Conservatives Plan Biggest Changes to Motoring Laws in 80 Years

Department for Transport

The UK government are drafting a series of reform bills which will revolutionise our motoring legislation, bringing about more changes to the way we drive since the inception of the standardised driving test in 1935.

Among other things, the Department for Transport (DfT) is planning to address driving tests themselves, introduce a vast reduction in the government’s involvement with motoring accreditation and testing and bring about a simultaneous increase in privatisation of such services.

The full drafts are due to be publicly released in October of this year, but early leakage of the proposed reforms has made national news and alerted the president of the Public and Commercial Services Union’s Department for Transport group, Paul Williams. Mr Williams was dismayed at the news and claimed it would cause “fury” and “uproar” among members of the motoring body.

Changes to the Driving Test

Apparently, the Government is concerned about the relatively low pass rate among first-time drivers, with less than 50% of all those who take the test walking away with their license. The leaked draft of the reform document says that it has “anecdotal evidence” that the high rate of failure is at least in part due to many learners booking their tests with insufficient experience behind the wheel. This is possibly because they are daunted by lengthy waiting lists – which stretched to as long as eight weeks in 2014 – and book their test at the earliest possible opportunity without having the relevant skills.

The Government will seek to address this by introducing later hours for testing, increasing the numbers of tests taken in the evening or at the weekend. They are also looking to incorporate modern technology into the test and have conducted extensive trials on tests which revolve around following Satnav directions. The expected increase in self-driving cars is also a concern for the Conservatives, who are considering how to accommodate these in new tests.

However, despite protesting a desire to reduce waiting times to below six weeks, the reforms will simultaneously attempt to save governmental money by cutting back on the number of driving test centres and heavy goods vehicle (HGV) test centres. In addition to reducing outlay through redundancies and centre closures, the Conservatives also hope this will free up valuable land for housing.

Privatisation as a Solution

In order to offset this inevitable shortage in manpower and test centres, the document explains that part-privatisation will help to meet the resiliently high demand for driving tests. “We will also consider how we might meet continued strong customer demand for the practical driving test, through exploring partnerships with other organisations,” states the draft. “This might include operating from a range of different sites, or delivering some elements of the test through partners.”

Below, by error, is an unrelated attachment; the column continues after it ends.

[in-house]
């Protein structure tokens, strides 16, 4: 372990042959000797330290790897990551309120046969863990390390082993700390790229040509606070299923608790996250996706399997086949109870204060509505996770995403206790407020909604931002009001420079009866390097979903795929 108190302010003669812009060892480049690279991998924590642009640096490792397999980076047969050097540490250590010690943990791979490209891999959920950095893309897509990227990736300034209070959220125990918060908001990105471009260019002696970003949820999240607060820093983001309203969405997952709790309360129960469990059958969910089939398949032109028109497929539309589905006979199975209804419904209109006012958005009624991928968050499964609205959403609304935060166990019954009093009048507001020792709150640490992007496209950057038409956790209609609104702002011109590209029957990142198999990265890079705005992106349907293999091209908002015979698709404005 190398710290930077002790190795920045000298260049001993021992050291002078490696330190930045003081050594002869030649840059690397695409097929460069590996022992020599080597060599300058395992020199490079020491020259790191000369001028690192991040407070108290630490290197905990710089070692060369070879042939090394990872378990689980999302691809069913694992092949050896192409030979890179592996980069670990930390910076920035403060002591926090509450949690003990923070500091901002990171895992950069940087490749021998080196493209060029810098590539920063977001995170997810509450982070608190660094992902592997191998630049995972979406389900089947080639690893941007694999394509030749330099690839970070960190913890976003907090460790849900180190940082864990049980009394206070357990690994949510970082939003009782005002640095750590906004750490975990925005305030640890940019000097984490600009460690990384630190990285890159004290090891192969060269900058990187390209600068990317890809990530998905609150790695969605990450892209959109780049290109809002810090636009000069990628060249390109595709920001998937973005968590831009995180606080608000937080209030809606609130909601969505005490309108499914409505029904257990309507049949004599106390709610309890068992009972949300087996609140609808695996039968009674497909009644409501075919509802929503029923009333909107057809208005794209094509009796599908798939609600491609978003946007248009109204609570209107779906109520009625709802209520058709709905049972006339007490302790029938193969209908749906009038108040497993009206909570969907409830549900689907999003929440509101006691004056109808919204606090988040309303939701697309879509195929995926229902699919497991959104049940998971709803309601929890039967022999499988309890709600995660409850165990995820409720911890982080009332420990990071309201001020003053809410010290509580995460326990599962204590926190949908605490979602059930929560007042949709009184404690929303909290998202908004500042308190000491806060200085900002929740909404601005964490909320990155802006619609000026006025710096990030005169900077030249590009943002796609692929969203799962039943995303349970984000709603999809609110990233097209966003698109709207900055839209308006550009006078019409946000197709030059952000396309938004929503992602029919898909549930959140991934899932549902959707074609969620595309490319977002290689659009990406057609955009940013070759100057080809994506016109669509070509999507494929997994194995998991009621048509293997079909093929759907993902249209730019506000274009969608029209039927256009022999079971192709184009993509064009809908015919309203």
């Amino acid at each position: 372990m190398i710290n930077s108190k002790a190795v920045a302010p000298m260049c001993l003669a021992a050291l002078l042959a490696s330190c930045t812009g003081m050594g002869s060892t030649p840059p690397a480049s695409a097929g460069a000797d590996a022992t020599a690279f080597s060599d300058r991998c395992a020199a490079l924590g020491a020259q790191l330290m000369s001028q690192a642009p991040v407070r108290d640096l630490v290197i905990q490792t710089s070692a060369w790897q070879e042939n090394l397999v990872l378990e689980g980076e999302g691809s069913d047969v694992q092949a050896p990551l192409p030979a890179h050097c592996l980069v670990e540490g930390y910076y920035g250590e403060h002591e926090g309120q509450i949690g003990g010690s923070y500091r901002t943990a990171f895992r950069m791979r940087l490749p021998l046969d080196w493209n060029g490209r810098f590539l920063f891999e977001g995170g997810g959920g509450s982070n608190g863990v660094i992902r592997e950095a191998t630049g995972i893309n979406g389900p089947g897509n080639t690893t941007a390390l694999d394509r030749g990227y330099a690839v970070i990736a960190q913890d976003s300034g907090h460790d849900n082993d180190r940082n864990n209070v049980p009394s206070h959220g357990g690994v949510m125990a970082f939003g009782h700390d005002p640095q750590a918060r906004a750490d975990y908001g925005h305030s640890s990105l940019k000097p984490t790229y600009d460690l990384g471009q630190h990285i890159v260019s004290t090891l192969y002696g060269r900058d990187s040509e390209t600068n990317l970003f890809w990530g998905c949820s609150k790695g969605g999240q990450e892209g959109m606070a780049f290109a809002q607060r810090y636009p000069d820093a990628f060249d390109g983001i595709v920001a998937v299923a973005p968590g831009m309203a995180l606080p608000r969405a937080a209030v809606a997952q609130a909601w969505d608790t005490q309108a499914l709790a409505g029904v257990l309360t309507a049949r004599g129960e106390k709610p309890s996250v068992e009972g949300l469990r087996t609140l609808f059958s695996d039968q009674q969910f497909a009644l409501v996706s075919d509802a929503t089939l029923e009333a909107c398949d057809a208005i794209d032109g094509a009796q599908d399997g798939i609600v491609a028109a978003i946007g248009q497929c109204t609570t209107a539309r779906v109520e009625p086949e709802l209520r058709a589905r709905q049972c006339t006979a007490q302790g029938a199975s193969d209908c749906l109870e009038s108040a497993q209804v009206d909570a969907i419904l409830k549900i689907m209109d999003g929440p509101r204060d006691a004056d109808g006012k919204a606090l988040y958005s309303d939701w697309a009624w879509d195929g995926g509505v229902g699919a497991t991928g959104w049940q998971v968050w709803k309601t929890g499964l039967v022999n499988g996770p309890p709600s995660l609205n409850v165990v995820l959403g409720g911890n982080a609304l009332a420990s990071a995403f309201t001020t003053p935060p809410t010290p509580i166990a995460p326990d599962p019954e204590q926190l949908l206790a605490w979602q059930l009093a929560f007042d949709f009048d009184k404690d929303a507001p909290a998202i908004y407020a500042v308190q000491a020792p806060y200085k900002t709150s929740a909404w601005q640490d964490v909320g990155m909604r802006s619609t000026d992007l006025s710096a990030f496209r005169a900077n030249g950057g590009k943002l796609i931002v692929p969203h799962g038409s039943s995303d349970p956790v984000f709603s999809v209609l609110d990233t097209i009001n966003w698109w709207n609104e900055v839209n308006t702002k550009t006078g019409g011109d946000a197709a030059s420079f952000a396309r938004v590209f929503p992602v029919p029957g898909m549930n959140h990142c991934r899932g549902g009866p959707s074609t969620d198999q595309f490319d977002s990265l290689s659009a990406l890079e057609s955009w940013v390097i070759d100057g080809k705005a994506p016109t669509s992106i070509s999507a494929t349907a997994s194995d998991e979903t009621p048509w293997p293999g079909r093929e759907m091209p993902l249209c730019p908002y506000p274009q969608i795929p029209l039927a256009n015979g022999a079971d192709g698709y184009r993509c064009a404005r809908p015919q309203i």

Such privatisation is what has caused most concern for Mr Williams and his associates, since it will inevitably lead to redundancies in the government’s three motoring bodies: the Driver and Vehicle Licensing Agency (DVLA), the Driver and Vehicle Standards Agency (DVSA) and the Vehicle Certification Authority (VCA).

However, it is perhaps to be expected. Further merging of the DVSA and the DVLA would be a natural successor to the reforms introduced by the last coalition government, who created the DVSA from two previously-existing agencies and attempted to privatise the VCA. That particular venture failed when the British Standards Institute (BSI) renounced the deal, but it seems the Conservatives are keen to try again.

Austerity to Increase Prosperity

In addition to cutting expenses by closing certain test centres and downsizing the number of motor agency employees, the government has also signalled its intention to generate extra revenue through an increase in non-essential services. Primary among these would be a hike in the price of personalised number plates. This in itself would be a complete U-turn on the part of the DfT, who reduced the annual cost of renewing a personalised license from £105 to £80 only this year.

Meanwhile, they hope to reduce the stress and workload heaped upon DVLA and DVSA agencies by raising the mandatory age for license renewal. Officials had lobbied the government to bring the age up from 70 to 80, despite the fact that research conducted by the RAC in the USA and Australia suggests that one in ten older drivers continue motoring past a safe age.

Nevertheless, the government has met the petitioners halfway by agreeing to raise the age at which pensioners must declare themselves fit to drive from 70 to 75. Though they will not be required to re-take their test, they must declare themselves fit every three years and it is thought that raising the limit by five years will reduce the bureaucracy and time consumption associated with this without compromising on road safety.

A Symbolic Anniversary

With the 80th anniversary of the driving test fast approaching, the government are believed to be using this milestone to push through the series of reforms which are aimed primarily at saving money and improving efficiency. Whether or not they will be successful remains to be seen, but in the early stages of next year, the motoring community will more than likely undergo its biggest upheaval since 1935.

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